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Bitchtastic Game Review: This War of Mine

Friends, I love games. I also love talking about games. Unfortunately, I am not alone. There are approximately four great video game review sites for every human being currently alive on this planet. So occasionally here I’d like to talk about a game I’m playing, but focus specifically on the game’s financial mechanics. There are lots of games of uneven quality that nevertheless come up with cool inventory systems and in-game economies.

I strongly believe that gamification is the key to engaging more young people in the unsexy art of understanding personal finance. So even if these games aren’t individually great, I want to call out the interesting ways in which they use items and currency.

Sound good? Let’s get started with This War of Mine, a 2014 war survival game published by 11 bit studios. Specifically, I’m playing the recent The Little Ones expansion, which introduces children into the game’s mechanics.

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A Dungeonmaster’s Guide To Defeating Debt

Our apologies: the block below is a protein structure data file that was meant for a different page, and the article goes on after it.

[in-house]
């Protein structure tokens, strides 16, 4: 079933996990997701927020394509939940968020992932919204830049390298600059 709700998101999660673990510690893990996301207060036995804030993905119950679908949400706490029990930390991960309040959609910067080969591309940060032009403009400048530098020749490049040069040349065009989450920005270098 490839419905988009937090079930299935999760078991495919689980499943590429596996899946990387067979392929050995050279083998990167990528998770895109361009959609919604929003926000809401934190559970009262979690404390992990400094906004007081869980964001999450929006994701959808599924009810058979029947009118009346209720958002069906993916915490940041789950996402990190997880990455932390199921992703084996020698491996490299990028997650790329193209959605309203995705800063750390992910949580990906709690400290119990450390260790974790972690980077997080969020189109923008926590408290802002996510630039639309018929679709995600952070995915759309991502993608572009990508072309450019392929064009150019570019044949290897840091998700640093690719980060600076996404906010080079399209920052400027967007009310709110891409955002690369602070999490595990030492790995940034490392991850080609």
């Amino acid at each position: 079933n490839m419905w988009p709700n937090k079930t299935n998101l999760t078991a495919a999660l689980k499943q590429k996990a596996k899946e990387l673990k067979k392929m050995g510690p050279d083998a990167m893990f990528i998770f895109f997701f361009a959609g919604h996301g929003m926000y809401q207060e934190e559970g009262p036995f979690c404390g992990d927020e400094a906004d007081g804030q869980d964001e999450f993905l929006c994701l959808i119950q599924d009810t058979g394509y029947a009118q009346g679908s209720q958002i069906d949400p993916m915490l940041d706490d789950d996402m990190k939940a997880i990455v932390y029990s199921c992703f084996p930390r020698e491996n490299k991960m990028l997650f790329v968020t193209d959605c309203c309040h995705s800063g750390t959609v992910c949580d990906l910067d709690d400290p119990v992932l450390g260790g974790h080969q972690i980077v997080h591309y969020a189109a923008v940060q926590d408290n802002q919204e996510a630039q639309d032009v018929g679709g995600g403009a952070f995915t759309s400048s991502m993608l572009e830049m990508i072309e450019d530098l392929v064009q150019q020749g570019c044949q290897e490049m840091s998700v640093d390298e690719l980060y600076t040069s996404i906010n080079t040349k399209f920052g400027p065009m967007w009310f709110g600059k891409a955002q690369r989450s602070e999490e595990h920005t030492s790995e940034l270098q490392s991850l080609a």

Let’s talk about D&D&D! That’s Dungeons & Dragons and debt. Strictly 5e. Live in the now.

Guys. I don’t mean to brag, but I run a fourteenth level wizard that I’m pretty damn proud of. She is a cold-hearted bad-ass lawful-evil murder-machine.

My steed is a magic broom with a fifty-foot move-speed. My staff turns into a friendly giant constrictor snake on command. And my Contingency spell is set to Polymorph me into a T-Rex if my hit points drop below 20%. I know, I know, it’s basically a massive free heal! And I’m a resourceful motherfucker. I once used a level one Disguise Self to convince two-dozen hostile Kuo Toa that I was Blibdoolpoolp, lobster-headed mother deity of the sea. I ordered them to pray until they died of exhaustion. #lawfulevil

If you play Dungeons & Dragons, you already know the best way to handle enemies depends on your class strengths. A barbarian has no business casting spells. A wizard has no business grappling. (And a warlock has no business in any campaign, period. Come at me in the comments, you short-rest dependent motherfuckers.)

Life, as I have so often found, mirrors games. Here is some wisdom for humans and demi-humans of all alignments on defeating debt.

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The Dollar Bill Game, Part 1: If Money Were No Object

The Dollar Bill Game, Part 1: If Money Were No Object

“If money were no object, what would you do with your life?”

Did you get asked this hypothetical question a lot? Especially around high school and college graduation? I did. And it was frustrating as hell, because I was so overwhelmed by my choices that I had no idea how to answer.

This question requires you to have a deep knowledge of yourself and your place in the world—deeper than many young people will have adequate experiences to inform.

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